• Create policies to push new development toward shared parking garages among different buildings in neighborhoods, including garage designs; and
  • Promoting a variety of transit options while ensuring the entire city is well served by transit.

The Mayor’s recommendations are somewhat at odds with a recent letter sent by Councilmember Tom Rasmussen, Chair of the City Council’s Transportation Committee, appealing to fellow council members on citywide parking policies. In his letter, Rasmussen brings up an appeal to the DPD Director’s Rule 11-2012 regarding the lack of parking requirements in areas served by frequent transit as the genesis of his request. Rasmussen describes at length the appellant’s challenge to the Director’s Rule, a background of the Council’s 2010 legislation on reducing parking requirements around frequent transit service, citing various Comprehensive Plan parking policies and goals, and offering his thoughts on where the Council should go with new policy and code changes.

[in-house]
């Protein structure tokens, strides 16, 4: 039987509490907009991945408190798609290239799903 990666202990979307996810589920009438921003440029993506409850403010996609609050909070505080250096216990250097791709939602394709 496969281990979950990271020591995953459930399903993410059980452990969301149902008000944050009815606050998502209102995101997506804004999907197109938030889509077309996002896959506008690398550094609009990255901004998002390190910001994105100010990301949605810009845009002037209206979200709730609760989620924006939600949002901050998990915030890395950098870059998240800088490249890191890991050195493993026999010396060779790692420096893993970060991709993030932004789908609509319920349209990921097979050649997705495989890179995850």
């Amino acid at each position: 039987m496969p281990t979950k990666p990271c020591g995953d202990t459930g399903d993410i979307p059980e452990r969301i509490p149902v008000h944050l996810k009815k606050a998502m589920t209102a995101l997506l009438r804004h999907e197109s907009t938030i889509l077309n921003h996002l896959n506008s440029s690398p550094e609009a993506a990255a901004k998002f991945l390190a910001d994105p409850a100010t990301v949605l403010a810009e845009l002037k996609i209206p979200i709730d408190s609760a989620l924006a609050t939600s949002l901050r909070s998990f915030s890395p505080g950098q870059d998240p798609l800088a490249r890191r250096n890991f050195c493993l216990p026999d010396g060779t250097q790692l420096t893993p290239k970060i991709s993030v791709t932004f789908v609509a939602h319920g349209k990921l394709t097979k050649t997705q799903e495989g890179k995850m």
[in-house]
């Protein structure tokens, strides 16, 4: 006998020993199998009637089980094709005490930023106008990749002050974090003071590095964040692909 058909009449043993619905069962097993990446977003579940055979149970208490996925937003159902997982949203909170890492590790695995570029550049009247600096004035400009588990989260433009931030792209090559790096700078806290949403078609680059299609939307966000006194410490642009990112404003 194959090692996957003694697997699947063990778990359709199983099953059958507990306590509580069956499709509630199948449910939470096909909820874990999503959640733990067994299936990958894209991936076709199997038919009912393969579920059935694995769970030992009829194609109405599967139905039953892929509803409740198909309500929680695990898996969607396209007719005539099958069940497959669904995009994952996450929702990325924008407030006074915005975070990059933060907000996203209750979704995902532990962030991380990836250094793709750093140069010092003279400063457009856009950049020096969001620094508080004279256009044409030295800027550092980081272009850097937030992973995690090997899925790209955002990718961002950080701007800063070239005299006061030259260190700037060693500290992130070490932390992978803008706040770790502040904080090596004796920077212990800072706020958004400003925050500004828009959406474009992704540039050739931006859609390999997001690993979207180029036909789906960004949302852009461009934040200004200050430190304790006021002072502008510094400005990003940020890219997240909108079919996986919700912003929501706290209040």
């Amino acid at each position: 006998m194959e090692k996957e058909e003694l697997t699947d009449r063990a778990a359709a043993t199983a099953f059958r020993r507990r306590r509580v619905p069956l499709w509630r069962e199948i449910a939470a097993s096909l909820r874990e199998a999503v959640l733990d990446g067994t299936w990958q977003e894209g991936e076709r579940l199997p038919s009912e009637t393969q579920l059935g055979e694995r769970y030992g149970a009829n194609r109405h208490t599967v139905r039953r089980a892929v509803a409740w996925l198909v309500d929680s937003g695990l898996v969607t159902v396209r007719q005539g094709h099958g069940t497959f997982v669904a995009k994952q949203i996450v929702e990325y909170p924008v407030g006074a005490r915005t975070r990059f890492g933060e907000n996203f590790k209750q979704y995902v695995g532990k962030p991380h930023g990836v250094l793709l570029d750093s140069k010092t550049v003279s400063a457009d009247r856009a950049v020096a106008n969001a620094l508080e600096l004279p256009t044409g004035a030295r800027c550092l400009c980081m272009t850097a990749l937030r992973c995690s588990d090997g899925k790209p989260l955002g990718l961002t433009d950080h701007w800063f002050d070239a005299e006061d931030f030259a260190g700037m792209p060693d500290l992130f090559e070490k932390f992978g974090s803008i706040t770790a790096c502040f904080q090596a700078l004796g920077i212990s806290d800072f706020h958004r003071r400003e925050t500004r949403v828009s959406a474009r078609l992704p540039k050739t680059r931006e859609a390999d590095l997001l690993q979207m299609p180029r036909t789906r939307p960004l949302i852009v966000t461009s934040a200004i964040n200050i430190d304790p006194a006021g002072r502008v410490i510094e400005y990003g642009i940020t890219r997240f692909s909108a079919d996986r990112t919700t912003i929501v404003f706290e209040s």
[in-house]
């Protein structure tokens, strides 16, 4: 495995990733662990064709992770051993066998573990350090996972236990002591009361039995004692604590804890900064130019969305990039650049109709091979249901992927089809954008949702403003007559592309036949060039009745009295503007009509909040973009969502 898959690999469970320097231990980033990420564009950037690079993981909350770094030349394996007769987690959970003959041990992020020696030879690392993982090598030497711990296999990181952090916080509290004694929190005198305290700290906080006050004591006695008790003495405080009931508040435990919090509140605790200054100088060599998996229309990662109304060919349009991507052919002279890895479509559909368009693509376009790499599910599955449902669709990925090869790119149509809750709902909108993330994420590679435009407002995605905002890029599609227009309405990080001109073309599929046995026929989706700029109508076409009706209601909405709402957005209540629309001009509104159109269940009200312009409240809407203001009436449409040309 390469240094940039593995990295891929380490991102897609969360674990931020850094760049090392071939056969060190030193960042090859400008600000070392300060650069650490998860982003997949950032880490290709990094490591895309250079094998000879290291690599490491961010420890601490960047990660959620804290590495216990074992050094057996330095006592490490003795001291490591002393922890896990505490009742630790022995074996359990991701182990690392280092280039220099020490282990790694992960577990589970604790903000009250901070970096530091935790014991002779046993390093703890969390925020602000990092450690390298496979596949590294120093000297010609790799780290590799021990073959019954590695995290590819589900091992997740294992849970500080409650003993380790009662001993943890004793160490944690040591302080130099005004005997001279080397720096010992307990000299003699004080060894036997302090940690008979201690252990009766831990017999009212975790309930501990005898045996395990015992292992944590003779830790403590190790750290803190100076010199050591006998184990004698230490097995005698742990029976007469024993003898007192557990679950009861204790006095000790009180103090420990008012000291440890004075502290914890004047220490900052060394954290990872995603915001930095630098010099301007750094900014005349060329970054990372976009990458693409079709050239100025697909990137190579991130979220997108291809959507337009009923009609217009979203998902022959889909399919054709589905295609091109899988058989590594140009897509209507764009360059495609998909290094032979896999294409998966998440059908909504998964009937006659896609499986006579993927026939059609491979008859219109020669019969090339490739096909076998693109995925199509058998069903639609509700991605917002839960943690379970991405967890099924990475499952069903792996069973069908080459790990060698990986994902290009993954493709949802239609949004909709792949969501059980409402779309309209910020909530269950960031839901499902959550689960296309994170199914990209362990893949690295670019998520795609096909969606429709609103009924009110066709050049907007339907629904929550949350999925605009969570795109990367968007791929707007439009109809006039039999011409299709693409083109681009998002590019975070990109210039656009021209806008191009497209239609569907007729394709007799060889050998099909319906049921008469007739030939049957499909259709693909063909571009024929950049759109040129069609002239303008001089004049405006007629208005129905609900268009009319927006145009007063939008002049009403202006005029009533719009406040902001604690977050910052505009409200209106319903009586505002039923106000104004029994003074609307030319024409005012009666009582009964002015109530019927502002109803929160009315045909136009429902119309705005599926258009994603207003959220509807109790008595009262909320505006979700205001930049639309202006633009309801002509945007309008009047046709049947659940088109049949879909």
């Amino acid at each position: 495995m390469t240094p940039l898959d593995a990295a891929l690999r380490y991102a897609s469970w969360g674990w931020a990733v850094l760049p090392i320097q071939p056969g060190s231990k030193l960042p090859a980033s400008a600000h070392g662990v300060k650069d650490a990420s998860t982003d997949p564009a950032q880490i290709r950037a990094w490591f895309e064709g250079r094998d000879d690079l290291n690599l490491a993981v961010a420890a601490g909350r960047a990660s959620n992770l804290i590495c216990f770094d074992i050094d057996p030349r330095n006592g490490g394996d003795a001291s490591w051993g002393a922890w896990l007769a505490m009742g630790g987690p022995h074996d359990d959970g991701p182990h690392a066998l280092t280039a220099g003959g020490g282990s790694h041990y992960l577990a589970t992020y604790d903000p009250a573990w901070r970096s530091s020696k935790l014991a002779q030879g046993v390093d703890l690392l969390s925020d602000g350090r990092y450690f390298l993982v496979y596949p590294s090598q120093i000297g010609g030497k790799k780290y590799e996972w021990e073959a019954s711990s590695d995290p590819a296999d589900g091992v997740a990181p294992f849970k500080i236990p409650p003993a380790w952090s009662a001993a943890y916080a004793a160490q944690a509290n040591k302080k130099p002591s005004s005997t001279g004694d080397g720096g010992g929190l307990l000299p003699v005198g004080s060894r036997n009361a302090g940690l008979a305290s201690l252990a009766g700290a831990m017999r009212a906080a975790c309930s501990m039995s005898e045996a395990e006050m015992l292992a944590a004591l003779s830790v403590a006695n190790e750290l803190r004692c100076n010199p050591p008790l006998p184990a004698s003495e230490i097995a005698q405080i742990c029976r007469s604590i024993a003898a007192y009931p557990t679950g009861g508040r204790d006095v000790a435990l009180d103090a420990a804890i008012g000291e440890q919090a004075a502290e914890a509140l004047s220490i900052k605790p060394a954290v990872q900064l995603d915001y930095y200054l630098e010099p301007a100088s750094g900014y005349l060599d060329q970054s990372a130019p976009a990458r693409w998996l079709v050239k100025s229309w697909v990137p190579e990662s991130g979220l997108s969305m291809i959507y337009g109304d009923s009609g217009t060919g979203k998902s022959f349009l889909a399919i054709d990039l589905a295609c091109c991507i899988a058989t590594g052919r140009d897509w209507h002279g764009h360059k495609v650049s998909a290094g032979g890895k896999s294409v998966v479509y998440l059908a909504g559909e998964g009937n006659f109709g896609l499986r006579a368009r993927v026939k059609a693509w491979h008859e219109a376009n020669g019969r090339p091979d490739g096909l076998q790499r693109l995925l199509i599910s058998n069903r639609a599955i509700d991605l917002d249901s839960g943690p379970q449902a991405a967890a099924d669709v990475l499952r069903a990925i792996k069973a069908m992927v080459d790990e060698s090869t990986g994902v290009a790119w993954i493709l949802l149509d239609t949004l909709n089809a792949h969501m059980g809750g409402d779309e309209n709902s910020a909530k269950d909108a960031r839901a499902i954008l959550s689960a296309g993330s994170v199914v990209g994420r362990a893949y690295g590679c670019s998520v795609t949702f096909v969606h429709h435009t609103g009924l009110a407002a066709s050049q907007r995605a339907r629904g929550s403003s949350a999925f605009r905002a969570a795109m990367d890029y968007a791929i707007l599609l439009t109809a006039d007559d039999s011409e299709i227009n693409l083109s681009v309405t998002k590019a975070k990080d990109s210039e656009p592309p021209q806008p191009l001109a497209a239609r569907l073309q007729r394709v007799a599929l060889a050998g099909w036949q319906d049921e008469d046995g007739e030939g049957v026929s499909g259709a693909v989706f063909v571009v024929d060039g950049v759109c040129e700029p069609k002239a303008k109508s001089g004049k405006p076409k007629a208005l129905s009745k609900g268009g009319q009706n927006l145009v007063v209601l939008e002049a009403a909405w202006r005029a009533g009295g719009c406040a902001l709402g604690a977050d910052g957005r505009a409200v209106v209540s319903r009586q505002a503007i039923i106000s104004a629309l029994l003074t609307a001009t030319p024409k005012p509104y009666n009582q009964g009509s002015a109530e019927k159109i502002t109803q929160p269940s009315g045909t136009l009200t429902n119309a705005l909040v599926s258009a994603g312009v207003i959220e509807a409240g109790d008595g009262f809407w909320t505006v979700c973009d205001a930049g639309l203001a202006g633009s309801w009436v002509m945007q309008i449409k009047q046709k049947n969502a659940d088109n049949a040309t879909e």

Rasmussen emphasized his support for existing city parking policies, but appeared to be more swayed by the concerns of incumbent residents over their perceived challenges of using on-street parking saying: “I strongly support our policies encouraging increased pedestrian, bicycle, and transit use. But again, that policy must be balanced with accounting for local conditions where on-street parking congestion is at its worst.” The Councilmember attempted to soften his agenda for revising City regulations by stating his support for policy planks like transit passes and carsharing memberships, but his big policy proposal would repeal much of the City’s progress on parking best practice. Rasmussen wrote that: